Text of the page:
After an initial visit to Argentina, I ended up going back to live there for about a year and a half. Buenos Aires is one of those cities that just takes hold of you and doesn’t let go. It’s hard to put into words what my experience in Buenos Aires entailed, though you can imagine there was a lot of tango! I had already been dancing tango since 2003. But while living in Buenos Aires, I took lessons here and there, danced a couple of times a week, and in the afternoon helped out a milonguero named Pedro Sanchez with his students. I did more than just dance tango of course, but it played an important role in my experience. I loved it so much that I felt at home. I remember sitting at my computer one day and looking out the window at the sunny sky and saying, “this is my home. I’m here now. I’m immigrating. This is it. This is really it.” Famous last words?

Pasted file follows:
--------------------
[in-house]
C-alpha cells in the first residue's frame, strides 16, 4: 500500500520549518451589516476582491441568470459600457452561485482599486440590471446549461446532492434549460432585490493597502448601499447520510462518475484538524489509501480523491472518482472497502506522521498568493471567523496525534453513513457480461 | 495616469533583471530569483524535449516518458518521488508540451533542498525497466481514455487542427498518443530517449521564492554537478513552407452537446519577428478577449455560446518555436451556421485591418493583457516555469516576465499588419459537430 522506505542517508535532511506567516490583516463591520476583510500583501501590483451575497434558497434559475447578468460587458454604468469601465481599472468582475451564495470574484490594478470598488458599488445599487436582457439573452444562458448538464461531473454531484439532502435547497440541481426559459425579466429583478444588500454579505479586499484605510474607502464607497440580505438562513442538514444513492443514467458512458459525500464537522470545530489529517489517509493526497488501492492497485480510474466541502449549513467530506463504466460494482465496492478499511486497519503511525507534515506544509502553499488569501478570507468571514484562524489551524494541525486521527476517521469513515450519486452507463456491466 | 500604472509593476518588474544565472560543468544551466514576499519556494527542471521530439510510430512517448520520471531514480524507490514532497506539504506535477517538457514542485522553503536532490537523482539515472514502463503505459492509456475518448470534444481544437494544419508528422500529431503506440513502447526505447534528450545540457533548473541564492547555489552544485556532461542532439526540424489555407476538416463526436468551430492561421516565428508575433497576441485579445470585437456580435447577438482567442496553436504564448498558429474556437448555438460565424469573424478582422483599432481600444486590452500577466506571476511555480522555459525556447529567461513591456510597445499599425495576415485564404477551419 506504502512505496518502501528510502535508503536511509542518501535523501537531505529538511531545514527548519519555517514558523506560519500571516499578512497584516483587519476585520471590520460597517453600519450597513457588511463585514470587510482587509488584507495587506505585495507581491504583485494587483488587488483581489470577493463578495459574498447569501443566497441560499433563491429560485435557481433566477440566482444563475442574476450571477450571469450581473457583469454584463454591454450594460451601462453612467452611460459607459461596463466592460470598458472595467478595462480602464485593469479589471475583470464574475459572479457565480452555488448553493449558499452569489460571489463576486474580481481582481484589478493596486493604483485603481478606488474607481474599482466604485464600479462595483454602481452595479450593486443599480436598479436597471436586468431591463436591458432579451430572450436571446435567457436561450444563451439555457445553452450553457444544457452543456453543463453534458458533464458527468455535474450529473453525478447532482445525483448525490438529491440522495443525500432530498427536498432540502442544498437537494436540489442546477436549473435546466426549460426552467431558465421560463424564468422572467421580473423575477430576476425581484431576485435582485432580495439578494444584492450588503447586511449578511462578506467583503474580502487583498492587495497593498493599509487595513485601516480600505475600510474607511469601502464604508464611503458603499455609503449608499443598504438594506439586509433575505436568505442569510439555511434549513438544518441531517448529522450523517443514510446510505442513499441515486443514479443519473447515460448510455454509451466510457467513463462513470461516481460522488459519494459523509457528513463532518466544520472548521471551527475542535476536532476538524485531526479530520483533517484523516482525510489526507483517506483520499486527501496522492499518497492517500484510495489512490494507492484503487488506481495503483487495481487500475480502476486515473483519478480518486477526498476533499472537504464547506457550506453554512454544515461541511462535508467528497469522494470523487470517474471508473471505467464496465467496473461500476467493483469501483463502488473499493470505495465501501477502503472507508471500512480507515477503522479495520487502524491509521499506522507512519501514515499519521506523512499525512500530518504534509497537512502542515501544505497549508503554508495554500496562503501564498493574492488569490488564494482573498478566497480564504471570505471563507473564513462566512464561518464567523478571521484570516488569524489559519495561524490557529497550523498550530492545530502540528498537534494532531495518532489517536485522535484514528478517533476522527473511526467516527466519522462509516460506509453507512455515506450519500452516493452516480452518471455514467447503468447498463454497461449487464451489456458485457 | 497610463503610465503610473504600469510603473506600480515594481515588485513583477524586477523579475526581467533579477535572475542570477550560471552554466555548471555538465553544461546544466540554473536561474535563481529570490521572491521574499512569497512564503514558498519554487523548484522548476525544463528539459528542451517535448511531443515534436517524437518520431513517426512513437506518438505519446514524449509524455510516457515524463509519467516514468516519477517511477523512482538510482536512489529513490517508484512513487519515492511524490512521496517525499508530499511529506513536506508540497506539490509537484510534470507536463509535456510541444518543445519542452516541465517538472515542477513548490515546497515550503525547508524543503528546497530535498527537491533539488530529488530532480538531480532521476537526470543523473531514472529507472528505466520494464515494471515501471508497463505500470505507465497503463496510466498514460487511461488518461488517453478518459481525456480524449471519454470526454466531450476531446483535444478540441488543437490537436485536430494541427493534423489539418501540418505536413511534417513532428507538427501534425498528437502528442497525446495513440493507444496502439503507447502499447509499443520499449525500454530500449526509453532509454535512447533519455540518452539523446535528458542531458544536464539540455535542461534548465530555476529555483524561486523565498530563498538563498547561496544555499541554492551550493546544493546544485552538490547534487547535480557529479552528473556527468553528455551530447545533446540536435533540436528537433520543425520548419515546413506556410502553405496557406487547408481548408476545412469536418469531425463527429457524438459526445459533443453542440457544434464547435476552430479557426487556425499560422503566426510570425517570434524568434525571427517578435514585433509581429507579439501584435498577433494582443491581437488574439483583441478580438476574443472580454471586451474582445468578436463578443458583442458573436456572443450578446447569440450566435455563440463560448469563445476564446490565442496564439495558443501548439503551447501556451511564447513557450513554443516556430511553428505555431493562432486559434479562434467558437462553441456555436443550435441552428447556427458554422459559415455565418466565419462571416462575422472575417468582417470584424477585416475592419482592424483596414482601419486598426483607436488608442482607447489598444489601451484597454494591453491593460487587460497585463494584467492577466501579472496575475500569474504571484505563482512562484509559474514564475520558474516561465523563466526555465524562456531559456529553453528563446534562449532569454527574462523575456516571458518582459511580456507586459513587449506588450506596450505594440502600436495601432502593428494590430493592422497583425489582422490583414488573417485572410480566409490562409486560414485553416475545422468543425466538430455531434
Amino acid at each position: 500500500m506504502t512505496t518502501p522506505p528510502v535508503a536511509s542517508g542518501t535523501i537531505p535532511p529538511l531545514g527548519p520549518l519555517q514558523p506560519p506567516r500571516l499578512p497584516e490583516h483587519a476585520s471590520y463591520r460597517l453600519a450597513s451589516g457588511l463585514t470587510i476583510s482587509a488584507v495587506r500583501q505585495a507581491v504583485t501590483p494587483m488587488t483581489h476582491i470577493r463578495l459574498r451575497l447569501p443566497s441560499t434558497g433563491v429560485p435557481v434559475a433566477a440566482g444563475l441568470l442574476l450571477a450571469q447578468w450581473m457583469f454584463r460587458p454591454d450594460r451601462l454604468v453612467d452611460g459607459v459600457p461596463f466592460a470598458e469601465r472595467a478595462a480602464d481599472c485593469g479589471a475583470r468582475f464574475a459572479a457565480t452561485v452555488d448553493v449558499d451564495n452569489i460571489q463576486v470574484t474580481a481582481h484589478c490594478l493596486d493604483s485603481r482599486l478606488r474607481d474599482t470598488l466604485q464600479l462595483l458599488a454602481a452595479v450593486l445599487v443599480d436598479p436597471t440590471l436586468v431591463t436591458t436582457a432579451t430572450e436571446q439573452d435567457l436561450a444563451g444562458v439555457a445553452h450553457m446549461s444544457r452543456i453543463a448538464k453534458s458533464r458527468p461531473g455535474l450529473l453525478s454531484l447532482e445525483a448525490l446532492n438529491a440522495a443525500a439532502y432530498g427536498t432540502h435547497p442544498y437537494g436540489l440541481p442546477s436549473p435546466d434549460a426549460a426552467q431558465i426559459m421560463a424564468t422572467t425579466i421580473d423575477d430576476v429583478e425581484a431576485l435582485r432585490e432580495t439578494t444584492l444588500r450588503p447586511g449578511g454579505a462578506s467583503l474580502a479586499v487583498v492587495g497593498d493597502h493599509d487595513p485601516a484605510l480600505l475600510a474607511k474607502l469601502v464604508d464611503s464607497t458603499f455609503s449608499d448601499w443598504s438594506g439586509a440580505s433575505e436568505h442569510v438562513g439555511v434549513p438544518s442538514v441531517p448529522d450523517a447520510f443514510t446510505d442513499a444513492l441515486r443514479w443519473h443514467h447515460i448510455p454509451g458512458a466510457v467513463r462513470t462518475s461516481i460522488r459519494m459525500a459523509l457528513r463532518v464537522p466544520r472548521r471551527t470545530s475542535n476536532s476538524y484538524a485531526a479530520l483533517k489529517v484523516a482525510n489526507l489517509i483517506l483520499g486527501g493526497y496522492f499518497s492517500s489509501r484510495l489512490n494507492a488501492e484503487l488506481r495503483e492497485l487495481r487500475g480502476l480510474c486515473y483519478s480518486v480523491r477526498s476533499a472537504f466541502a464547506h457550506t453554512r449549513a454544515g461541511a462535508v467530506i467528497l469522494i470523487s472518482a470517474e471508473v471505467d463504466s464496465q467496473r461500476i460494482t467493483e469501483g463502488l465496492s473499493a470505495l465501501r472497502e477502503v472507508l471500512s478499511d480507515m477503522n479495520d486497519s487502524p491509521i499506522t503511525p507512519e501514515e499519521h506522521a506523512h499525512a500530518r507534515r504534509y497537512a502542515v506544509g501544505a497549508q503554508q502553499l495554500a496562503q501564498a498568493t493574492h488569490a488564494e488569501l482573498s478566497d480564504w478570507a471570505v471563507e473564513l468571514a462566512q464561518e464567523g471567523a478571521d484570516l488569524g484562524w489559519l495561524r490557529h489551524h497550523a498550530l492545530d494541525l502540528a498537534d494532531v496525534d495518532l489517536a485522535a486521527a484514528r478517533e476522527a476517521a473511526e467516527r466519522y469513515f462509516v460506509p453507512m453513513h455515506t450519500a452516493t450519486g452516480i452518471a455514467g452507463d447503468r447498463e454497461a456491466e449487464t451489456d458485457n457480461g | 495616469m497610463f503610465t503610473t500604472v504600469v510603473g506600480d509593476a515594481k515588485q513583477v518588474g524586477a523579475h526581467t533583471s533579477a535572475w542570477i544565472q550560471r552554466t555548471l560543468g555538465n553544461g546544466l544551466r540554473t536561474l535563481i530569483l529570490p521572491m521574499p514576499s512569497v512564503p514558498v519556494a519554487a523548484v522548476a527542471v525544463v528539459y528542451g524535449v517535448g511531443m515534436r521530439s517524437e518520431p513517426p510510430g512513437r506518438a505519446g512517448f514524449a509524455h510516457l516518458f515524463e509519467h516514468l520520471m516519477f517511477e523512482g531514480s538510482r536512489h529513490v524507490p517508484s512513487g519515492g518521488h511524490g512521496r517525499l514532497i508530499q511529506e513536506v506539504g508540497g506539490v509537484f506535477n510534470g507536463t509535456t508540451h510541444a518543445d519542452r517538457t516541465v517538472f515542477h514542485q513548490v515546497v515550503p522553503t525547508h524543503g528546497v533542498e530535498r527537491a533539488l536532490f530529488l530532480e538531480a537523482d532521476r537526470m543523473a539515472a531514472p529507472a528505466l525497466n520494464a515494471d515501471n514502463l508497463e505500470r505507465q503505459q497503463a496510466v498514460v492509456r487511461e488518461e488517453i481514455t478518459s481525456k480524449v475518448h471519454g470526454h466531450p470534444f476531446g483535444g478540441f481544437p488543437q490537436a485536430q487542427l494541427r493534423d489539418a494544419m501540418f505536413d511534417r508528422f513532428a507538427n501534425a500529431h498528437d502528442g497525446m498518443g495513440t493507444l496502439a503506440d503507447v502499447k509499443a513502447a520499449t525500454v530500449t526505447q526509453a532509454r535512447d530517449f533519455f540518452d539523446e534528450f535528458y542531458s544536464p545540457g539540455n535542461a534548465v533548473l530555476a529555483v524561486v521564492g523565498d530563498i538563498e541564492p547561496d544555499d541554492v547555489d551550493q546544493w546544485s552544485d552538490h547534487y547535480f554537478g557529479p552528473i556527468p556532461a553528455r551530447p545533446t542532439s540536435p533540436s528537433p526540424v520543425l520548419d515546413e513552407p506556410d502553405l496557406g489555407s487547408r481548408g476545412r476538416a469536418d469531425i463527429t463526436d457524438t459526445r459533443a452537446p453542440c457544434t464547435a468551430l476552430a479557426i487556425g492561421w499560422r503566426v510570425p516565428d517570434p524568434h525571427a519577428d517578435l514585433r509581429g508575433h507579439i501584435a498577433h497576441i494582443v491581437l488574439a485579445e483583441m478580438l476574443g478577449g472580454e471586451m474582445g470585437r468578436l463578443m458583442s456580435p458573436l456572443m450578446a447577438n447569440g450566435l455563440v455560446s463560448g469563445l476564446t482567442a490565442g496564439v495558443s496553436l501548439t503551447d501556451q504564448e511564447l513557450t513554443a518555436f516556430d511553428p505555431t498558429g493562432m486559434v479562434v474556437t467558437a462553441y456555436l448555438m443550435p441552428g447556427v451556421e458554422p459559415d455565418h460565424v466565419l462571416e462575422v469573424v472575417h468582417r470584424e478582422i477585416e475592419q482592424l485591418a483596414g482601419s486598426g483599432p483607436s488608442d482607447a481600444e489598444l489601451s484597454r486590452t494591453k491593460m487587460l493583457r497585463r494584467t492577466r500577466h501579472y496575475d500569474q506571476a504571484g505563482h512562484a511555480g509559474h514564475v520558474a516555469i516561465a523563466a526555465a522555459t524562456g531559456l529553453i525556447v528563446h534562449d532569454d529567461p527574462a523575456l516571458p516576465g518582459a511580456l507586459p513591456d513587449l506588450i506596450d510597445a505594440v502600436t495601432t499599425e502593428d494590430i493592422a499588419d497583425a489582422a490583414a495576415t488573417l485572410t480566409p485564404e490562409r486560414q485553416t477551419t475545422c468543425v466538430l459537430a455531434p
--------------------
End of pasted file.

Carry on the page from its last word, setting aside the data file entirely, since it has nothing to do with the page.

Unfortunately, with the global economic crisis, my translation work slowed down to a very sad halt. Not to mention the apartment I was sharing with others began to fall apart: my bedroom door fell off, there wasn’t gas in the apartment for 21 days, our faucet ran even when off, and the apartment manager didn’t have the funds to fix anything. In addition to some other personal matters I won’t mention, life suddenly turned not-so-pretty in every way. Except for one thing: while all of this was going on, my Italian citizenship came through! As much as the decision killed me, I had to leave Argentina to tie up loose ends in America and finally move to Italy. At this juncture, it made sense to be in Italy and reestablish my career as a translator as all my clients were there. While I would have preferred to stay in Argentina, I had to think about my survival.